Blog

Does The U.S. Need a Department Of Education?

By Andrea Hernandez

temp-post-image

A secretary who seems to distrust the concept of public education.

The U.S. Department of Education is now headed by a secretary who seems to distrust the concept of public education. Meanwhile, some Republicans remain committed to eliminating the department altogether. In 2002, D.T. Stallings traced the department’s controversial history.
U.S. education has always been mostly a local affair, but over the course of the twentieth century the federal government’s engagement in schools grew. Some of the most significant federal laws providing funds for low-income students and guaranteeing equal education to kids with disabilities were already on the books before the Education Department was formed in 1979.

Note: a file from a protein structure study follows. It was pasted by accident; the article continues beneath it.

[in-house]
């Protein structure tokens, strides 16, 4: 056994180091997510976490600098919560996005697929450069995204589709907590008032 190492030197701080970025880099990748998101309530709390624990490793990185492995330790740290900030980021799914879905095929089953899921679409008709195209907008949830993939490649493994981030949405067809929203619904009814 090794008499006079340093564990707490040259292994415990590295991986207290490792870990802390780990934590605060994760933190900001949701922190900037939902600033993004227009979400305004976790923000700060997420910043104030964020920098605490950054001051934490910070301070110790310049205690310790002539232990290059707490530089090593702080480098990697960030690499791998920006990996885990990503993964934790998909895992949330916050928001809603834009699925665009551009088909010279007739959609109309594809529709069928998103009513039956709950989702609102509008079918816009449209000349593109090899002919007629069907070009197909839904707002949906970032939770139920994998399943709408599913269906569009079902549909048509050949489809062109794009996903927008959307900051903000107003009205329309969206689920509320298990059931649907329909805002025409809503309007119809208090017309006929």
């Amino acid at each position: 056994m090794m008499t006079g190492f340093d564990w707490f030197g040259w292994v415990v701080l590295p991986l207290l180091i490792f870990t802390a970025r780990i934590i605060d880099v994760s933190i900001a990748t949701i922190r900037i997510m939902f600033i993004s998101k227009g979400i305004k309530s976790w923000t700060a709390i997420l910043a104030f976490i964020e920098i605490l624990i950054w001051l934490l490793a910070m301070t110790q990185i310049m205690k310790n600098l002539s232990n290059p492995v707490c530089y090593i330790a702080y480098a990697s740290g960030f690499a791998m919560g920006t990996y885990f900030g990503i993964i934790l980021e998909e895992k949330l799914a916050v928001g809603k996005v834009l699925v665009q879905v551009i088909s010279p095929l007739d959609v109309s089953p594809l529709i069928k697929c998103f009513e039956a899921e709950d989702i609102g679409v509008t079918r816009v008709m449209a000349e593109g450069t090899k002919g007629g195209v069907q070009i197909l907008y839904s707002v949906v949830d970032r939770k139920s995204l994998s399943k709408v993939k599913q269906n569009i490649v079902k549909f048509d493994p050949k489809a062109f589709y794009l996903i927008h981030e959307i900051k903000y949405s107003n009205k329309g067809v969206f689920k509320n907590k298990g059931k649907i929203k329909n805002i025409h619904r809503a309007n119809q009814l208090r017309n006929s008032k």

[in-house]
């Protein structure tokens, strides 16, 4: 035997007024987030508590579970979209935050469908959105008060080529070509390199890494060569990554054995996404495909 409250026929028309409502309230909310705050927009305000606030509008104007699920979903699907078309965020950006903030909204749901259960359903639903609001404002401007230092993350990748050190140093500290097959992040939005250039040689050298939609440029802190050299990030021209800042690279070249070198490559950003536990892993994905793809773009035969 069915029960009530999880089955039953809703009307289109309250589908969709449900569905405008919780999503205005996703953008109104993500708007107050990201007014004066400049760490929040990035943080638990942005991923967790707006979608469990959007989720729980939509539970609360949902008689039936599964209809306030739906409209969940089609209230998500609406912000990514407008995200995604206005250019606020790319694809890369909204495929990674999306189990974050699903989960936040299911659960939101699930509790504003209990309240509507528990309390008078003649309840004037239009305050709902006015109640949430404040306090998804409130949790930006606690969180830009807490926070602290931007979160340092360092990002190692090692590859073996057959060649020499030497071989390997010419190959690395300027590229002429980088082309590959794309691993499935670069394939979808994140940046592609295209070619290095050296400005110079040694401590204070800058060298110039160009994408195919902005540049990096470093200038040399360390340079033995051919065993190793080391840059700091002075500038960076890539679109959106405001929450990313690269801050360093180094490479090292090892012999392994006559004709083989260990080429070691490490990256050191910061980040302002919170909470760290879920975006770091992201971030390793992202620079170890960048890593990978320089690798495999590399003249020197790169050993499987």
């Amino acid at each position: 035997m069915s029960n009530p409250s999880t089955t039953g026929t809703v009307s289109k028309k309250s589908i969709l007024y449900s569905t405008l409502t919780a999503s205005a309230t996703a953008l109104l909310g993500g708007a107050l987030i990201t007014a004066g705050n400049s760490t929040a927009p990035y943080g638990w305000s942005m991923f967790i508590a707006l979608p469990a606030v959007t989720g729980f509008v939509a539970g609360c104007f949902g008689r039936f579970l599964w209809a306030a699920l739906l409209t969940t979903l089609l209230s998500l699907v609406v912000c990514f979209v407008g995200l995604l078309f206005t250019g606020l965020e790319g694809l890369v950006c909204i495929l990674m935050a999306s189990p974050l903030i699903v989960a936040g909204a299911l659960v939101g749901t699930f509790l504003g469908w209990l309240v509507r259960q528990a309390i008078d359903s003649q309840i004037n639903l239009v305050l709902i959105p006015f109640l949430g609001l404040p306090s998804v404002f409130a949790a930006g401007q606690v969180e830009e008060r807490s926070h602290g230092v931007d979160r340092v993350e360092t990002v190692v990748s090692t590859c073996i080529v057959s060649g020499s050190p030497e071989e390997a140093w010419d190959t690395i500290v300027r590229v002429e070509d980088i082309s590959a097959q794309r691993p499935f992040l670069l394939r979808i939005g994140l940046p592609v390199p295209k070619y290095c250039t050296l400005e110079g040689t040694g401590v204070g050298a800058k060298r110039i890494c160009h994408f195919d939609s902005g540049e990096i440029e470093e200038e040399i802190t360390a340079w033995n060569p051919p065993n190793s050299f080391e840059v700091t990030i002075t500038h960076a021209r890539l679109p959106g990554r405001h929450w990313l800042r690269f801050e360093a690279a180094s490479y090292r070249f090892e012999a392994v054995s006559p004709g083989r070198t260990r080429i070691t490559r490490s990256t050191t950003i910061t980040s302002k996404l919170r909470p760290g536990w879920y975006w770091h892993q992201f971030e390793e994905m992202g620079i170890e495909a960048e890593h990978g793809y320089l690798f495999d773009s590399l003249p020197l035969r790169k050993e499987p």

At first, when President Jimmy Carter gave education cabinet-level status in his administration, Stallings writes, the department didn’t do much. Its first secretary, Shirley Hufstedler, promised not to step on the toes of local education authorities and saw her role partly as raising awareness about “the good work classroom teachers do.”

Find out more: https://daily.jstor.org/does-the-u-s-need-a-department-of-education/

contact

Mario Wire

Email: mario@mariowire.com